I am not really posting this Karma Blog. The truth is, I put all my posts in the system a month ago, so I could enjoy one week in August at a beach resort and where I could put my feet in the sand, everyday, and look out at a blue ocean.

See, I feel I deserve a little time off.

The end-of-the-semester stress of Spring bled quickly into the stress of summer teaching, employment, and projects. Now, a week away from the Fall semester, I'm forcing myself to take time off. That is why I'm away. I needed to get away.

Okay. Karma is having a vivid imagination.

I am in gray Syracuse and spending my time off transcribing interviews and getting prepared for all that is to come. I will get my vacation someday, but not for a while. Because of this, I will need to channel my dreams more than usual and create nirvana in my head.

And that is why, right now, I think I'm going back to bed...yeah, right. By the time you read this, I will be back at the grind.

Monday, August 23, 2010

Yesterday, it rained

But I had my green golashes to keep my feet dry. Seriously, I don't think it stopped raining for one second, but karma comes from being prepared.

Sunday, August 22, 2010

What's missing in the post is the wonderful breeze

The Syracuse Lost Boys of Sudan Cow Project spent its third year at the Stone Quarry Park Pottery Show in Cazenovia, New York. It has become a ritual I look forward to.

Saturday, August 21, 2010

First Steps

When I moved home in the summer of 2007, I was taking the next steps to a new journey that included being closer to my family and challenging myself to the next level of my academic journey. As I've tried to get my footing on this new ground, I wobbled and fell to my knees a few times.

Fast forward to the birth of Jacob Charles. Because I've been home, I was around for his birth, the joy he brings to the world, and the role of being a God Father. What does that title entail? It is my job to assist my nephew with all the steps taken in life, even the spiritual ones.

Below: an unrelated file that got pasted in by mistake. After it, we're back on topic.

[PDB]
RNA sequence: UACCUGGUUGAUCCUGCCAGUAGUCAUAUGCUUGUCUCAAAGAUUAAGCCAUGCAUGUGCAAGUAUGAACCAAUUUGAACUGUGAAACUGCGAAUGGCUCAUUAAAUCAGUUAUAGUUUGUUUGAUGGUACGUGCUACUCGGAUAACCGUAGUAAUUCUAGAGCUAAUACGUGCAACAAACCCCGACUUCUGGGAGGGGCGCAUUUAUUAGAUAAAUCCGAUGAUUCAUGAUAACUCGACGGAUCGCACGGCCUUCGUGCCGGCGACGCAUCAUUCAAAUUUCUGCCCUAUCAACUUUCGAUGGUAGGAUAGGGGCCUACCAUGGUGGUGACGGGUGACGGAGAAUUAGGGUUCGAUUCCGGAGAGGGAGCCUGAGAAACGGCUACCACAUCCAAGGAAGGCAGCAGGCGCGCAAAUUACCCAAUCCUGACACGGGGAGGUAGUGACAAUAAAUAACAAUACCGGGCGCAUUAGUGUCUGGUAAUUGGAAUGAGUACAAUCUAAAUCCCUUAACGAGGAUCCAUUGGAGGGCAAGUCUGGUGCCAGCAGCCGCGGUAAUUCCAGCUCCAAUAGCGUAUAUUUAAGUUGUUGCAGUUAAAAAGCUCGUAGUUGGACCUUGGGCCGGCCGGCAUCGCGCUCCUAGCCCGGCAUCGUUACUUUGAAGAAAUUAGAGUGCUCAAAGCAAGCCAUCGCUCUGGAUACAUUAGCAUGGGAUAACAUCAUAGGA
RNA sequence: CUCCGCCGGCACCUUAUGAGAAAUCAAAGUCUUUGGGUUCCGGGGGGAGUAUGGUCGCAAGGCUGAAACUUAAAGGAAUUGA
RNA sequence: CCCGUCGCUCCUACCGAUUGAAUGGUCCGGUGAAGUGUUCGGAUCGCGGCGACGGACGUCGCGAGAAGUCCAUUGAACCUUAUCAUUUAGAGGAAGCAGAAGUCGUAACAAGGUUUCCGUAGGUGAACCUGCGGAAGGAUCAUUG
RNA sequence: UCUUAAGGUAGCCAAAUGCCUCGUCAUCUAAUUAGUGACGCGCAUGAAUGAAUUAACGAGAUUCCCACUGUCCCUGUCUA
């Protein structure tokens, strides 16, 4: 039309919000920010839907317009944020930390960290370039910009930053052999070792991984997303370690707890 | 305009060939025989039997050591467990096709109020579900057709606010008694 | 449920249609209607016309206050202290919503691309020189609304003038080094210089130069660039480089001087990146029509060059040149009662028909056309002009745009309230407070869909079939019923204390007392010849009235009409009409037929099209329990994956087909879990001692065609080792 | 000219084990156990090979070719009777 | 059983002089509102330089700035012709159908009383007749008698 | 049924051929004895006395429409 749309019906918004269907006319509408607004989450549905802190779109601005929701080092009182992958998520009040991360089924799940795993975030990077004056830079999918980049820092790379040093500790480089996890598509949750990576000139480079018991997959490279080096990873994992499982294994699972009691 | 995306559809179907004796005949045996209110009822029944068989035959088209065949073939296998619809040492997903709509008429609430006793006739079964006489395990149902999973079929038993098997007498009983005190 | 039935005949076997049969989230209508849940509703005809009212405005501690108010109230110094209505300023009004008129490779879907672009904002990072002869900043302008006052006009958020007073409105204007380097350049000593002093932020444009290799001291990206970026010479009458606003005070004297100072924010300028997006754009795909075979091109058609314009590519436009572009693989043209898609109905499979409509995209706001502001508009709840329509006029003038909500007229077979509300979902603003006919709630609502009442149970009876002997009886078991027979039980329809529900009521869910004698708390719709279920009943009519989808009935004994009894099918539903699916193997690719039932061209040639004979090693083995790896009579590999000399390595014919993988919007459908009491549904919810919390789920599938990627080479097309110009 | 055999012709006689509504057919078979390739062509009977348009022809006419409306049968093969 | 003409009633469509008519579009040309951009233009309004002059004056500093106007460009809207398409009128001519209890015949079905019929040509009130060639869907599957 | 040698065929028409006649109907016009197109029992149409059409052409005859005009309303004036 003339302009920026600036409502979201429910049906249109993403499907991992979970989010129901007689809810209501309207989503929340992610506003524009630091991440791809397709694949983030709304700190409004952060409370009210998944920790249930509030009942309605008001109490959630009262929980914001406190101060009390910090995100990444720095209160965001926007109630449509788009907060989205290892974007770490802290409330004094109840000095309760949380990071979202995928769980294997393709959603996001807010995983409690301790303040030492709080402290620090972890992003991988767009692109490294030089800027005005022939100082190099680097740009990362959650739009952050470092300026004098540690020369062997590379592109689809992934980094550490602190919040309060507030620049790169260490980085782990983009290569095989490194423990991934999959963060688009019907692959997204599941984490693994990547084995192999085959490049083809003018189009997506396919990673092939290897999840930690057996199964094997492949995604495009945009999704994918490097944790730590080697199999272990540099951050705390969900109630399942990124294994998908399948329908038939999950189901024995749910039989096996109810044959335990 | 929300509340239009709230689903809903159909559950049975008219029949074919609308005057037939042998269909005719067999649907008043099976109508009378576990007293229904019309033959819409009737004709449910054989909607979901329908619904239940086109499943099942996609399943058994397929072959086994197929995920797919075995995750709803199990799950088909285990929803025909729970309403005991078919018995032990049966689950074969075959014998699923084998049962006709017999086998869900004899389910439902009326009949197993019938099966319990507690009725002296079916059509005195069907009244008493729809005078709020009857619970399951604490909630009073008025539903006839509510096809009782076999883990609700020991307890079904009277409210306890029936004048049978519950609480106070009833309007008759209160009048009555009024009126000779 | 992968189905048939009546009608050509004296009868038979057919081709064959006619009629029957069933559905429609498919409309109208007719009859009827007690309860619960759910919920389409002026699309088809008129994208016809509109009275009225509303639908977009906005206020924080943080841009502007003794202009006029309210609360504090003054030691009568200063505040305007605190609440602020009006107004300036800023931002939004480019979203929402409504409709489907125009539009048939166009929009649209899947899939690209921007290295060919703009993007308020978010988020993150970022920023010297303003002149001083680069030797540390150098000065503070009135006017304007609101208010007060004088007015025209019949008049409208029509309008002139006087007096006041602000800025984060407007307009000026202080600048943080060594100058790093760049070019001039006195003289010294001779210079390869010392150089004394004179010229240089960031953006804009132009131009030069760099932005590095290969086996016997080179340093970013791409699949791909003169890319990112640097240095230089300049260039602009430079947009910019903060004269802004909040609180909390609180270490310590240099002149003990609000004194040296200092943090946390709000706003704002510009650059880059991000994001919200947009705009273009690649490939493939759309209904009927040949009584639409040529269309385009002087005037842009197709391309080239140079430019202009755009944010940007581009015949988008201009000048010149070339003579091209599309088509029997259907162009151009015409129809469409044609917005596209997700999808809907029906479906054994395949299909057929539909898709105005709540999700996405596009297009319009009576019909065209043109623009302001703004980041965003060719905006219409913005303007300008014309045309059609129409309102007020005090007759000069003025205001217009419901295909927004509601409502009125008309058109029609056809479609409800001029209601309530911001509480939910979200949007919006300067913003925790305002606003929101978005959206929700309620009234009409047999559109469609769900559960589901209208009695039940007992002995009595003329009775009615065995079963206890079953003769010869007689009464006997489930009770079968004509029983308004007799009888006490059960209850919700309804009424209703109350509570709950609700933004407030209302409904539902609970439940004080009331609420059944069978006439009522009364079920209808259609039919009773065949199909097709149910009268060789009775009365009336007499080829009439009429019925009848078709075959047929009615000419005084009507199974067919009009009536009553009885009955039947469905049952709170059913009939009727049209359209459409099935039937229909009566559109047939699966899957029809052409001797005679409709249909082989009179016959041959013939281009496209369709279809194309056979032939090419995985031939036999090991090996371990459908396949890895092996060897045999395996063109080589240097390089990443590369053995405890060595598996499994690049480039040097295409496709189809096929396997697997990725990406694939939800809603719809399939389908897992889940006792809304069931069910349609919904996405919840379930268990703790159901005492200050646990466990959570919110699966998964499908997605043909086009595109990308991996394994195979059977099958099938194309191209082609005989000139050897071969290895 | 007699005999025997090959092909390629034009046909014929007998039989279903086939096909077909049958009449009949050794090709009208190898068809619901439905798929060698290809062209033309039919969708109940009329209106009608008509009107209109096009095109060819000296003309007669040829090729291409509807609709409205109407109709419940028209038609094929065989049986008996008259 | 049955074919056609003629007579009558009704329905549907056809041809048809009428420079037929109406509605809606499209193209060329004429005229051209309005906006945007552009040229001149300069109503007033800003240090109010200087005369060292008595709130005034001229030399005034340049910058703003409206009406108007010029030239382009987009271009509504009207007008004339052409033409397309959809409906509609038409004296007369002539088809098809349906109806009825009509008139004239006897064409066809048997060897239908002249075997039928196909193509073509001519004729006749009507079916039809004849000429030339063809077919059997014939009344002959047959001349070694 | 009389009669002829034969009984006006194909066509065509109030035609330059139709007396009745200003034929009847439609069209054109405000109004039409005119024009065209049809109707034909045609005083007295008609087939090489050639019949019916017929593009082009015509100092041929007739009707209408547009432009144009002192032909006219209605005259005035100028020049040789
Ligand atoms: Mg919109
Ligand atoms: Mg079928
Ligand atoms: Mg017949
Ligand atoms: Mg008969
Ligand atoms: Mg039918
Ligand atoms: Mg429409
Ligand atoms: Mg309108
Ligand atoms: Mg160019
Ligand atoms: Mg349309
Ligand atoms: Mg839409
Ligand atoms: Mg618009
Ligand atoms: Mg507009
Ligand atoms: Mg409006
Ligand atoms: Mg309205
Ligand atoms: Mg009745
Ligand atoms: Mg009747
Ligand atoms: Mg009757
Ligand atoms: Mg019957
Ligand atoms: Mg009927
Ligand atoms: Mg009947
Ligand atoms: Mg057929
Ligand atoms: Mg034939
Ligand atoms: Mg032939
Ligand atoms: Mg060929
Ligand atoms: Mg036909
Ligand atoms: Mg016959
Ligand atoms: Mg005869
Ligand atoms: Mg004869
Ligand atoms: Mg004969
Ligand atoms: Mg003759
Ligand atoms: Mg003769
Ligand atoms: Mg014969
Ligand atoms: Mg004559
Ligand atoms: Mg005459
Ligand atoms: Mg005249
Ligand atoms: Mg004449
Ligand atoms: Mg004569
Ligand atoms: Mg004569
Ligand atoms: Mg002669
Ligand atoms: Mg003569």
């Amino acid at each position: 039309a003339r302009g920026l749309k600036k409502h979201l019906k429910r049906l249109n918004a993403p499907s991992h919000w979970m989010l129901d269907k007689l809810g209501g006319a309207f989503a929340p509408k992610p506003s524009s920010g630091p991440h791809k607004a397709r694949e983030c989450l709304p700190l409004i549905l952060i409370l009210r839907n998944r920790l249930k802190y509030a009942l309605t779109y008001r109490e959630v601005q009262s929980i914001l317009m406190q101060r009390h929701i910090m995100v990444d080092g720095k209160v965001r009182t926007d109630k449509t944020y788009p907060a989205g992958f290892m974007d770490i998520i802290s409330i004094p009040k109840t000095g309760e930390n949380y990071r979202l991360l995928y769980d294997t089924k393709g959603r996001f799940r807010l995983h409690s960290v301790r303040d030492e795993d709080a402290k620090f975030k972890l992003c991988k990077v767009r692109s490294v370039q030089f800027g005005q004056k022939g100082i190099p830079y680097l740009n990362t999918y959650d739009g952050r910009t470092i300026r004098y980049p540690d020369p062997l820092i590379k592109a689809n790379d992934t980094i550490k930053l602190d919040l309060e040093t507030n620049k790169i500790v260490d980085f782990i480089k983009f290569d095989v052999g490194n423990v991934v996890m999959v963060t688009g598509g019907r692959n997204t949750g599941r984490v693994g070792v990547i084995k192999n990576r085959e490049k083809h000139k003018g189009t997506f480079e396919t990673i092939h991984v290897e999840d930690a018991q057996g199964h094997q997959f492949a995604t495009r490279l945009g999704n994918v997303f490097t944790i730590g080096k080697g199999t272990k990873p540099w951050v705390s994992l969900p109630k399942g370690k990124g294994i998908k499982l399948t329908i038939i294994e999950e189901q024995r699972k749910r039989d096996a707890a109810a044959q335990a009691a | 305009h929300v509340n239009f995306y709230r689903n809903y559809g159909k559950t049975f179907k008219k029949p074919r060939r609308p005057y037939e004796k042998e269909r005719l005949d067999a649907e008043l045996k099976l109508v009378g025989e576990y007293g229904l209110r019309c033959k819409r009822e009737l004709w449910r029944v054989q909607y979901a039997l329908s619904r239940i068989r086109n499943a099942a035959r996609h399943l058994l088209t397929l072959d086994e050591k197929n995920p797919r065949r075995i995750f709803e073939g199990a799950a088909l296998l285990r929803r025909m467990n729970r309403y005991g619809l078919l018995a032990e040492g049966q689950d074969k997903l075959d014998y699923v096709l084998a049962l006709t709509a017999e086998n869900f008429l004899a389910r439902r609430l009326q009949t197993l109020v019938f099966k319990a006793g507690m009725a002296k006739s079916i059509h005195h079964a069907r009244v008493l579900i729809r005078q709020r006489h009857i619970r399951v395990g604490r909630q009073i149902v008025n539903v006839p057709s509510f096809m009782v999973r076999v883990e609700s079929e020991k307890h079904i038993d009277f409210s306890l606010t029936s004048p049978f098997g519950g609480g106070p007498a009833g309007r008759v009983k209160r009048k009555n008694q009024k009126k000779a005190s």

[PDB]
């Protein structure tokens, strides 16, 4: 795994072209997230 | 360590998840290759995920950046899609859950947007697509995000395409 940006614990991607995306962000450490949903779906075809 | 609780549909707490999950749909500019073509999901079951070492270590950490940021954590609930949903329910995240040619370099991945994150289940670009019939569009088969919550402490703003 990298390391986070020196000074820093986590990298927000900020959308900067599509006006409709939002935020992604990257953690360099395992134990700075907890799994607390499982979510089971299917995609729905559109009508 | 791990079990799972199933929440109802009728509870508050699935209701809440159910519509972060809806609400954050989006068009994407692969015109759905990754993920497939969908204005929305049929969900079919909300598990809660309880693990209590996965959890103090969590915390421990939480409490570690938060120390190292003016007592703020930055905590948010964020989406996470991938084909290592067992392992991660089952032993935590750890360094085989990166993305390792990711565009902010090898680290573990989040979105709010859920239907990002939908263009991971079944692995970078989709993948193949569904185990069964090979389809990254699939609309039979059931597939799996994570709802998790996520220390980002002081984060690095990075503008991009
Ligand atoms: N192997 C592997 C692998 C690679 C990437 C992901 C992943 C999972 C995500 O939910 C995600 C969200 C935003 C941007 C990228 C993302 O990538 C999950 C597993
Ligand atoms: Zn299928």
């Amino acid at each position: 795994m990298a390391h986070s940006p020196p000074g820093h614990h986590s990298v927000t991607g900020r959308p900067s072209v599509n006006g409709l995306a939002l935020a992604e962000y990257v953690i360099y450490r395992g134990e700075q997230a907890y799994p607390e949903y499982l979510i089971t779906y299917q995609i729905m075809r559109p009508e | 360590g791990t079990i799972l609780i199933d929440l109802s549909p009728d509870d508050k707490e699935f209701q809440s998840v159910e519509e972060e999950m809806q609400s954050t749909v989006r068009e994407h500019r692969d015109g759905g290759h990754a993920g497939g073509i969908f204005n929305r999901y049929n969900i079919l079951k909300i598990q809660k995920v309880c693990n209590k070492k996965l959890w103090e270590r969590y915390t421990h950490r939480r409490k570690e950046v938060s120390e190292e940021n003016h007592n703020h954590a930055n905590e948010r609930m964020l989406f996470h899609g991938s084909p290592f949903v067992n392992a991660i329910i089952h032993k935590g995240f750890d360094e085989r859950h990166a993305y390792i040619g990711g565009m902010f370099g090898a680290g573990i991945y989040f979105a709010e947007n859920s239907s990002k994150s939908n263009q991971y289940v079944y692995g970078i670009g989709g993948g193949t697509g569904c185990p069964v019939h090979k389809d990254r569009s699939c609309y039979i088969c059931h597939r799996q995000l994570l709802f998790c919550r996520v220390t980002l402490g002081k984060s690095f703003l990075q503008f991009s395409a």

Last night, I was there for an additional challenge. The twins from Liberia were with me and they encouraged Jacob's stability on two feet and coached him towards the upward mobility and confidence it takes to put one foot in front of the other. It is Ramadan, and they are also fasting, and driven to prayers several times a day. While they cheered Jacob on, Dave was able to explain to Sean about the twins' prayers and rituals of being Muslim.

In the strange way the world works, I can't help but think that their world of prayers, their stories of making it in America, and now, their friendship with my family, was meant to happen. They've helped me, as a God Father, to be around for my God son's next steps in life. I am at a place where I will be slowly trying to stand upward, myself, to write about the world they've allowed me through their conversations, memories, and experiences. As the Fall comes forward (and I hope I don't fall), I will be using my fingers to move forward, myself, and to make sense of the knowledge they've given me come alive with my studies in literacy.

So, J.C., you and I are in a similar place. As the film, Slum Dog Millionaire, declared, "It is written." And it is written in a karmic way.

Friday, August 20, 2010

Thursday, August 19, 2010

I'm not Sikh, I'm just learning.

Two summers ago, I taught in a program at LeMoyne College and met a young man from India. This year, he'll be a senior and he contacted me to read a few of his college essays he's prepared for the upcoming year. His goal is to major in mathematics, environmental science, and/or film. He will be the first in his family to go to college and, if luck has it, he should go on full scholarship. He's a bright kid and I was honored by the karma of meeting up with him again.

Sanjeev is Sikh. No, he's not ill, but a disciple of the religion's dogma. A unique feature of the religion is a non-anthropomorphic concept of God (meaning he doesn't come in the shape and form of mankind). Instead, God in the Universe, itself. Sanjeev explains it as a combination of Hinduism, Islam, and Buddhism.

It's always wonderful to be back in contact with someone you once taught to and to be able to help them move to the next step of their life. Each step is more complicated, of course, but they are easier when others are around.

Wednesday, August 18, 2010

Pottery Fair in Cazenovia next weekend

Pottery Fair in Cazenovia next weekend: "Local artisans display, demos & make your own"

This may be the last chance for everyone to go to Cazenovia to see the Cow Project in action. We began our sales here and we are hopeful that another karmic year will be with us. It is always a beautiful weekend and Stone Quarry Park is a beautiful place to be for this even.

Tuesday, August 17, 2010


Over the weekend, I headed out for a six mile run thinking I missed the showers, but I miscalculated. About two miles out, the skies opened up and I was drenched.